|Low||140 Protein||200 Carbs||50 Fat||1,810 Calories||2 Days: Easy run/rest|
|Moderate||140 Protein||250 Carbs||50 Fat||2,010 Calories||3 Days: Lift or moderate run|
|High||125 Protein||300 Carbs||55 Fat||2,195 Calories||2 Days: Long run or double training day|
|Weight:||140 lbs||WK AVERAGE:||2,006 Calories||Fat: 0.35g/lb+, protein: 0.8-1g|
Tips & Tricks:
- Be ready to adapt this and add/reduce food when weight either drops too quickly or biofeedback start to stink.
- You can play with adding 15-25g to your high day and see if your weight continues to trend the way you want it to.
- If your weight isn’t dropping the way you’d like, I suggest reducing your weekly goal of ~2000 cals/day by 150-200.
- Do not let your low days get too low, remember, your low days help you recover too.
You can read more about carb cycling HERE.
Of course, there are many other strategies being used today however, they are much more complex (Train low, train high, etc).
To summarize here, friends:
- The WORST thing you can do for your physique and performance is under eat during your training/season.
- Carbohydrates are your primary fuel source during exercise and recovery but the other macros still matter!
- Workout timing can make or break your performance so find what works for you and stick with it!
- Hydrate or die.
- PLAN your season and ensure you have enough time to successfully achieve your goal race weight or body composition prior to diving into the training season.
Lastly, if you want to LEARN how to manage your nutrition and gain knowledge and skills that’ll last a lifetime, hire a coach!
- Asker E. Jeukendrup (2011) Nutrition for endurance sports: Marathon, triathlon, and road cycling, Journal of Sports Sciences, 29:sup1, S91-S99, DOI: 10.1080/02640414.2011.610348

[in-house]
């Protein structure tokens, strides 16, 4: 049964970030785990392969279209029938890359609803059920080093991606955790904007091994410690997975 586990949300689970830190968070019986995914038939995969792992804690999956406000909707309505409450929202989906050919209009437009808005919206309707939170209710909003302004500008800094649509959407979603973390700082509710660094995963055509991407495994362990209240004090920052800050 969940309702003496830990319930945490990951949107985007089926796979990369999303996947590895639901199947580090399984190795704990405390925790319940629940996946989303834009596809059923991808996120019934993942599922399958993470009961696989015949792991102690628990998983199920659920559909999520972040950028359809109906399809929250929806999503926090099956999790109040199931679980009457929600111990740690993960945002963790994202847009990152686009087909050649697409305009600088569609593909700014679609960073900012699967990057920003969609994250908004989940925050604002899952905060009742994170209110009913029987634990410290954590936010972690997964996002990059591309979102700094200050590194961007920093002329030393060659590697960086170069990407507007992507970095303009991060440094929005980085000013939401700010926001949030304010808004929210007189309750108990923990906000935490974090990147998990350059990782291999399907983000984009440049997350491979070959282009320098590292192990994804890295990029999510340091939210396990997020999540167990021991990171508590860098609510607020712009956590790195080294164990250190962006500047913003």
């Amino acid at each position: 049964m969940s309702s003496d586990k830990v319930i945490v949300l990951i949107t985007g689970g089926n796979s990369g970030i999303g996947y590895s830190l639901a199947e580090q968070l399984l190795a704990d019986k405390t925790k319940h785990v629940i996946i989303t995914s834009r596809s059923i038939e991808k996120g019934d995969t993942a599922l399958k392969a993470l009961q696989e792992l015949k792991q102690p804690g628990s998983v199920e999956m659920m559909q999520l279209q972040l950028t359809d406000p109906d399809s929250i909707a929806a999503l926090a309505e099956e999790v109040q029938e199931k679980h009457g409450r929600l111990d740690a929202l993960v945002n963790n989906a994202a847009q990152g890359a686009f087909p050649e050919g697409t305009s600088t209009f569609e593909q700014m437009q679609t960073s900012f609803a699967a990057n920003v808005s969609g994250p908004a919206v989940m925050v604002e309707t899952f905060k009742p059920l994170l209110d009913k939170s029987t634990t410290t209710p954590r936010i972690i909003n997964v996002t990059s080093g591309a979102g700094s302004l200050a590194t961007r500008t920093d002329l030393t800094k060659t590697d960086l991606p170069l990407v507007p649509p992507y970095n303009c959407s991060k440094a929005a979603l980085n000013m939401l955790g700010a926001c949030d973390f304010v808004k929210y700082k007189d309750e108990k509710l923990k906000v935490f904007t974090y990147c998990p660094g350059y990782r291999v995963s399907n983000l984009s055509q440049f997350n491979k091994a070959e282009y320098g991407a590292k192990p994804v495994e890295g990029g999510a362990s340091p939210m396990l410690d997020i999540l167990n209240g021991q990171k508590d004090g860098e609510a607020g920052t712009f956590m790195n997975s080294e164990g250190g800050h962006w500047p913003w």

- Jeukendrup, A. E. Nutrition for endurance sports: marathon, triathlon, and road cycling.” J Sports Sci 29 Suppl 1: S91-99, 2011.
- Jeukendrup, A. (2014). A step towards personalized sports nutrition: carbohydrate intake during exercise.” Sports Med 44 Suppl 1: 25-33, 2014.
- Hawley JA, Leckey JJ. Carbohydrate Dependence During Prolonged, Intense Endurance Exercise. Sports Med. 2015 Nov;45 Suppl 1(Suppl 1):S5-12. doi: 10.1007/s40279-015-0400-1. PMID: 26553495; PMCID: PMC4672006.
- Burke LM, Hawley JA, Jeukendrup A, Morton JP, Stellingwerff T, Maughan RJ. Toward a Common Understanding of Diet-Exercise Strategies to Manipulate Fuel Availability for Training and Competition Preparation in Endurance Sport. Int J Sport Nutr Exerc Metab. 2018 Sep 1;28(5):451-463. doi: 10.1123/ijsnem.2018-0289. Epub 2018 Sep 25. PMID: 30249148.
- Vitale K, Getzin A. Nutrition and Supplement Update for the Endurance Athlete: Review and Recommendations. Nutrients. 2019 Jun 7;11(6):1289. doi: 10.3390/nu11061289. PMID: 31181616; PMCID: PMC6628334.